Pet insurers are forking out an astonishing £1.2 million every day to cover the costs of treating Britain's ill cats and dogs, the latest figures show.
The Association of British Insurers (ABI) revealed how insurers paid out £452 million for sick or injured cats and dogs in 2012.
What's more, over the five years between 2007 and 2012, the value of a typical claim rose 52 per cent (£207). However, this cost has not been passed on to consumers, with the average pet insurance premium only rising £57.
The spike in pet insurance claims is partly due to the number of pets needing treatment, with one in three having to visit the vets over the course of a year. At the same time, fees at veterinary practices are increasing, with the average bill reaching more than £300 and complex treatments, such as those for hip dysplasia, costing as much as £4,000.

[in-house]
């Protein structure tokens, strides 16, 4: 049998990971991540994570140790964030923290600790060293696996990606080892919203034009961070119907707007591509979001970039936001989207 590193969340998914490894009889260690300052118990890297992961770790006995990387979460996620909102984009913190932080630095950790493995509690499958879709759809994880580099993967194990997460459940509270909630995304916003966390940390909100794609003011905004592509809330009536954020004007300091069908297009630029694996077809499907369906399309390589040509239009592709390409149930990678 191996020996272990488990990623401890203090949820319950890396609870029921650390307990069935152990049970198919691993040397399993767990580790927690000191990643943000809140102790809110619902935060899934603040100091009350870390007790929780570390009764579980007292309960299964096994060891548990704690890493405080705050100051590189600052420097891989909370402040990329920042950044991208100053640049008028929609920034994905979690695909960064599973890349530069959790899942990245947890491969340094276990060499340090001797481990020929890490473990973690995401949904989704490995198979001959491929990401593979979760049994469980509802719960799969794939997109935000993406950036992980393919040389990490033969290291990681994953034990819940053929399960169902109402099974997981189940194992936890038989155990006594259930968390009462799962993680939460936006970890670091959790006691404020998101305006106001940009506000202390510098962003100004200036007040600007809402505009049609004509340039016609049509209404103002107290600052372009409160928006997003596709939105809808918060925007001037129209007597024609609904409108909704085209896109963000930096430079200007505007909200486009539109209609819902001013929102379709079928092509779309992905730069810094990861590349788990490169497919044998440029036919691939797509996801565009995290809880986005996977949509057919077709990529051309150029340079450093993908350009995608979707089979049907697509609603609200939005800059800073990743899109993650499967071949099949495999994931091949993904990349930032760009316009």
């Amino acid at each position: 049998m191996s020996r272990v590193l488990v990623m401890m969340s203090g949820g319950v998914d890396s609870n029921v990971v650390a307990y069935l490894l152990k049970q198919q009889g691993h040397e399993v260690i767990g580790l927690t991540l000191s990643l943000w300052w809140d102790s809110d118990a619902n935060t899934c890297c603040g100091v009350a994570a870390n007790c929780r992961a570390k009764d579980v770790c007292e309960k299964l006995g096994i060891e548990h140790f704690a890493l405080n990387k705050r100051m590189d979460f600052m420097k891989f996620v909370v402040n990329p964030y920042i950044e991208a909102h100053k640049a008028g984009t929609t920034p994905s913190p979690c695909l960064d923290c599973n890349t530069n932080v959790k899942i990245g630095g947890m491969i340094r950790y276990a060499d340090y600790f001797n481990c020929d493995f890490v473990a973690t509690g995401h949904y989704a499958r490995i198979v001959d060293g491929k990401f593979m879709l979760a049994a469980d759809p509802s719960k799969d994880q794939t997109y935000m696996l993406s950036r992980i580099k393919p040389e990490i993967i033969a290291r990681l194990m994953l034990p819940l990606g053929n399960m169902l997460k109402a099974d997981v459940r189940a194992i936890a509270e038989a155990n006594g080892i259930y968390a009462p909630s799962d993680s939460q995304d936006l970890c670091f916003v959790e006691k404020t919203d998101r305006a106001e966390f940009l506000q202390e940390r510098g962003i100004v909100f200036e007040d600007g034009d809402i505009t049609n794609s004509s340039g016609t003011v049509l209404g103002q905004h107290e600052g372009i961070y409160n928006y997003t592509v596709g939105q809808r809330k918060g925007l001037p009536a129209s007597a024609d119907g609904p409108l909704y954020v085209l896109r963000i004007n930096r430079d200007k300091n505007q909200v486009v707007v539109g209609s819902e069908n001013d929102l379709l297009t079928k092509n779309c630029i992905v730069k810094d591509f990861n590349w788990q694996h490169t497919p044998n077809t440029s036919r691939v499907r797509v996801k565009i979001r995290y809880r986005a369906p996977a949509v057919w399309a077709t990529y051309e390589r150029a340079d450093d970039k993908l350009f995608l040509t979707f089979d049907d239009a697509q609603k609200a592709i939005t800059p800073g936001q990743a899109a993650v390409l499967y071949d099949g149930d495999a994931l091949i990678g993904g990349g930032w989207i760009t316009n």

If an animal needs ongoing treatment for a condition, the fees can even rise to five figures.
However, the sky high costs do highlight the need for dog owners to take out insurance in the event that their canine needs treatment. An innocuous accident could otherwise end up costing them a huge amount of money. For example, one Mastiff dog that inadvertently swallowed a snooker ball cost its owner £1,000 to have it removed, while a mutt that ingested a marker pen cost £1,500.
"Owning a pet can be rewarding, but also expensive - especially if they need medical treatment. There is no NHS for our pets and even minor medical treatment can cost hundreds of pounds," said Linsey White, a spokesperson for the ABI.
"Pet insurance protects you against the unexpected vet’s bills when your pet needs treatment and can help your pet live a longer, healthier life."
Written by: Hannah